Britain to ban ‘gagging’ clauses used to silence harassment victims

In Britain, 40 percent of women and 18 percent of men experienced sexual harassment in the workplace. (Reuters)
Updated 22 July 2019

Britain to ban ‘gagging’ clauses used to silence harassment victims

  • Employees who sign NDAs are to be given independent legal advice under the legislation

LONDON: Britain will ban employees from using nondisclosure agreements (NDAs) that prevent victims of workplace harassment from speaking to police, lawyers and health care workers about their abuse.

Nondisclosure agreements (NDAs), also known as workplace “gagging clauses,” are often used in commercial transactions to protect company information and trade secrets.

But the deals were thrust into the spotlight by the sexual assault scandal that engulfed Hollywood director Harvey Weinstein in 2017. He used NDAs as part of settlements with alleged victims.

The proposed new laws, announced by Britain’s government on Sunday, will ban NDAs that stop people disclosing information to the police, doctors or lawyers.

Employees who sign NDAs are to be given independent legal advice under the legislation.

“As we have seen in the news recently, there are a handful of employers using NDAs to cover up criminal acts in the workplace, including sexual harassment, assault and racist discrimination,” said Kelly Tolhurst, Britain’s minister for small business.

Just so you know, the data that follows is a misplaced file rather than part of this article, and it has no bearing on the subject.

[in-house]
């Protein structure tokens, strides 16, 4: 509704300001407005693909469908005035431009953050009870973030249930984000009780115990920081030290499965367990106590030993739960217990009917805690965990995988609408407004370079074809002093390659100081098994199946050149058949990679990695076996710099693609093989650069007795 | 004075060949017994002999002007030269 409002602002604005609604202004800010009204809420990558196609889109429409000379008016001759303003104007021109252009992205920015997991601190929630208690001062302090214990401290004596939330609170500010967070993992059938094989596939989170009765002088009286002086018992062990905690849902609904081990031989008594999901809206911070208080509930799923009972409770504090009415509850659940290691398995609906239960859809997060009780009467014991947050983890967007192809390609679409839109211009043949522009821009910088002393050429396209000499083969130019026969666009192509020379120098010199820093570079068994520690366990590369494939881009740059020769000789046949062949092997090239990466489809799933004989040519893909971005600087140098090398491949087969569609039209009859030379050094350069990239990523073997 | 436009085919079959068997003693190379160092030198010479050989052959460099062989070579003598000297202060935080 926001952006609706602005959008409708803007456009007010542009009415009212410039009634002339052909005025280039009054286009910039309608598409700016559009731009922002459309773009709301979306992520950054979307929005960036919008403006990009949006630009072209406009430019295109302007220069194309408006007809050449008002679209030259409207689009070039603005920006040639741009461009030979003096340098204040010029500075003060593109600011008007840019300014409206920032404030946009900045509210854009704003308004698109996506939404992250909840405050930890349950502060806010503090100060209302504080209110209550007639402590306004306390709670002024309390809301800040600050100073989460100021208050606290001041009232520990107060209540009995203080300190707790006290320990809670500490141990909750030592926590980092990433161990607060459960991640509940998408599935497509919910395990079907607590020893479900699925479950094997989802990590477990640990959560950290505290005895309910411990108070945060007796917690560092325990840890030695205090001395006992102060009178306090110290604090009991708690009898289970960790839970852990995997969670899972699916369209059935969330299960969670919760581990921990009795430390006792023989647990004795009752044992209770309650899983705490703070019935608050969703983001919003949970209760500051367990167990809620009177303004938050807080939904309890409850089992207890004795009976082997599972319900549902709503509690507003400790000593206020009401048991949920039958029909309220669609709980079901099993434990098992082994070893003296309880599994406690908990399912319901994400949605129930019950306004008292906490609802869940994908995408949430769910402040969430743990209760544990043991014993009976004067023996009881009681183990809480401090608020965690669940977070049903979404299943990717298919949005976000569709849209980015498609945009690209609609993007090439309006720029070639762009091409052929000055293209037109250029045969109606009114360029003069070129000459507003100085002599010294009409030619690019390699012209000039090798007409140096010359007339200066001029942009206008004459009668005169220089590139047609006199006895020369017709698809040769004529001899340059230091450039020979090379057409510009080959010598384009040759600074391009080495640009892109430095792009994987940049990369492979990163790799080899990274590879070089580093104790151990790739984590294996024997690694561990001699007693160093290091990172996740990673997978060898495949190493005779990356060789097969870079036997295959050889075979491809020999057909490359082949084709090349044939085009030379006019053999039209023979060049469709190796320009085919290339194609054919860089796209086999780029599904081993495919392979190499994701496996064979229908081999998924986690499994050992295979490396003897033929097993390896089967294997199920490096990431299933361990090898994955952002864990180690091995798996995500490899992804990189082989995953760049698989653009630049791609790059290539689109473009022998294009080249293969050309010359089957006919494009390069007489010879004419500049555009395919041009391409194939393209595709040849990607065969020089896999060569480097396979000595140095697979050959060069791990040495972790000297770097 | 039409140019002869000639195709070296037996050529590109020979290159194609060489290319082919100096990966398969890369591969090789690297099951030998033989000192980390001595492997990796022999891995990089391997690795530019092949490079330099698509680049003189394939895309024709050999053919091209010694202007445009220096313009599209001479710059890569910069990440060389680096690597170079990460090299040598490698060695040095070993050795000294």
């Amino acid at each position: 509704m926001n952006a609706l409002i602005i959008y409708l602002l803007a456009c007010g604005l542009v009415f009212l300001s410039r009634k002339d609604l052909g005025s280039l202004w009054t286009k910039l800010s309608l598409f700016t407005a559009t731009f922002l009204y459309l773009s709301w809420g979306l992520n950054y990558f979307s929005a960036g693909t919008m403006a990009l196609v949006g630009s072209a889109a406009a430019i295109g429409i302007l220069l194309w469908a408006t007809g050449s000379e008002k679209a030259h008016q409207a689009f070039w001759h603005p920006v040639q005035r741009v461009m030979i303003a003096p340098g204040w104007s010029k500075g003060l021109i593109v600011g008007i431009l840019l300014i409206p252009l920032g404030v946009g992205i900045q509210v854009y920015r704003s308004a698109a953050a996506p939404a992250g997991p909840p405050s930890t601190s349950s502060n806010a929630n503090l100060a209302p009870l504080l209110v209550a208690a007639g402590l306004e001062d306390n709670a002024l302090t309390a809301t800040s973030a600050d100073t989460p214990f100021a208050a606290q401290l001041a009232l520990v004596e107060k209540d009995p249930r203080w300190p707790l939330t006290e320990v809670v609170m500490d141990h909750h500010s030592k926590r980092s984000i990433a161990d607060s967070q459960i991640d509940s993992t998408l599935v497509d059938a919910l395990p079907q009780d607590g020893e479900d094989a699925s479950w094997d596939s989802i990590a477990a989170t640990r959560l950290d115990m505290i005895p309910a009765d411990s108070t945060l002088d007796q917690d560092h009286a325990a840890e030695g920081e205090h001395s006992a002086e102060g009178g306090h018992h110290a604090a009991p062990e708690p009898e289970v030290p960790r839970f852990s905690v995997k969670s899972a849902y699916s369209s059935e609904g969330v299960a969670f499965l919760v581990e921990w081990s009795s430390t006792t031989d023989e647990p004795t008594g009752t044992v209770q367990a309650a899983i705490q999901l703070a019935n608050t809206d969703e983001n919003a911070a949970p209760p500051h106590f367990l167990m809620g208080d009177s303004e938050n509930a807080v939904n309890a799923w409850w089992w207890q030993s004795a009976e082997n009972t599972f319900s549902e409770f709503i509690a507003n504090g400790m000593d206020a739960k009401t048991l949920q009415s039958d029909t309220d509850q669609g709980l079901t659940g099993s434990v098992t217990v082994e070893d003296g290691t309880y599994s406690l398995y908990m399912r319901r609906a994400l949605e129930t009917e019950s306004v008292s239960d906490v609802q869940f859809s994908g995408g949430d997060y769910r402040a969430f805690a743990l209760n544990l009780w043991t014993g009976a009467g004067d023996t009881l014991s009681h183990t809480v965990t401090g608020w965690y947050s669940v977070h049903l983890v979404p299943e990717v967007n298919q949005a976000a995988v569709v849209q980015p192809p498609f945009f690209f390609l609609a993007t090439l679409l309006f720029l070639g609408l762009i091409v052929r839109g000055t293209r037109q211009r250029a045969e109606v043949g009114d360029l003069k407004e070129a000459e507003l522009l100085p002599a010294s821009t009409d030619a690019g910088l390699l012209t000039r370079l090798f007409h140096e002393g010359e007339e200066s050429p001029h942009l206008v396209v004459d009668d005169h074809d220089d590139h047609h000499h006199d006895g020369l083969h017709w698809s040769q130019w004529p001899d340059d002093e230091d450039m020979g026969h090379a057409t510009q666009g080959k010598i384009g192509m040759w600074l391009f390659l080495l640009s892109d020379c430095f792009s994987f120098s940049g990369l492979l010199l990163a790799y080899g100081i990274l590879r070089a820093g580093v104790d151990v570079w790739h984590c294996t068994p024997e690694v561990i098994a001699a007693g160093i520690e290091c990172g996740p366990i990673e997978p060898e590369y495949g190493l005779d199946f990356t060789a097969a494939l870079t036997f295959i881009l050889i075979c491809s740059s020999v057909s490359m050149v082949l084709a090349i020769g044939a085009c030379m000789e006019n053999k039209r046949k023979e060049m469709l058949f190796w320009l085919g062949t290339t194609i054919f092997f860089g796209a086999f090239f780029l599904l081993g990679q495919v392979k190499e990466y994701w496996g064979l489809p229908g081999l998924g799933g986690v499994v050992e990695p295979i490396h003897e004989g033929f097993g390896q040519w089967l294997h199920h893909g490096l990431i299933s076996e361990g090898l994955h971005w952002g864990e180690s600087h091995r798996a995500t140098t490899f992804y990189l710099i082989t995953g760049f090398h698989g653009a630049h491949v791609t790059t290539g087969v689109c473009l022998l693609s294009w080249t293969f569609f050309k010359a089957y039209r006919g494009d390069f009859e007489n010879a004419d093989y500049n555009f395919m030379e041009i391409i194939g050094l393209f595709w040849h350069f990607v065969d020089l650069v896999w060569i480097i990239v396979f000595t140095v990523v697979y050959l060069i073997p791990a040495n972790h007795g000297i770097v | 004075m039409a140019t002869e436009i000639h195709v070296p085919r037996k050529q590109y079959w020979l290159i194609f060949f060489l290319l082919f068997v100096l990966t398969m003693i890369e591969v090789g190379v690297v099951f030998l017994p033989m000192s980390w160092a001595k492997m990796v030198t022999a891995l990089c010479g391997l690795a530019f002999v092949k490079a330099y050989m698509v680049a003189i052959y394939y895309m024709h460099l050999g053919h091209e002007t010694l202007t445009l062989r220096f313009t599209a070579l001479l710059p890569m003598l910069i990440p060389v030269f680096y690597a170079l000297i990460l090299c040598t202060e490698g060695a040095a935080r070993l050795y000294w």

“The new legislation will stamp out misuse, tackle unacceptable workplace cultures (and) protect individuals,” she said in a statement on Sunday.

Confidentiality agreements have come under increased scrutiny in Britain amid the global "Me Too" movement against sexual harassment and assault.

A British parliamentary committee launched an enquiry in November to examine whether NDAs should be banned or restricted, how easily victims can access legal aid, and if companies should be forced to report on types and numbers of NDAs used.

“The use of NDAs is only part of the problem of workplace harassment and discrimination, and employers must step up to protect their employees from this appalling behavior before it happens,” said Rebecca Hilsenrath, head of Britain’s Equality and Human Rights Commission.

In Britain, 40 percent of women and 18 percent of men experienced sexual harassment in the workplace, from catcalls to sexual assault, polling firm ComRes found in 2017.

United Nations agency The International Labour Organization in June adopted a new treaty against violence and harassment in the workplace.


Boeing reports first annual loss since 1997

Updated 45 min 25 sec ago

Boeing reports first annual loss since 1997

  • The aerospace giant reported a $1.0 billion loss in the fourth-quarter
  • The Beoing’s 737 MAX aircraft has been grounded since March following two fatal crashes

NEW YORK: Boeing reported its first annual loss in more than two decades Wednesday as the lengthy grounding of the 737 MAX dragged down revenues and added to costs.
The aerospace giant reported a $1.0 billion loss in the fourth-quarter and a $636 million loss for all of 2019, the company’s first annual loss since 1997.
The MAX has been grounded since March following two fatal crashes. Boeing estimated additional costs of $9.2 billion connected to the grounding to compensate to customers and account for the impact of lower production levels on expenses.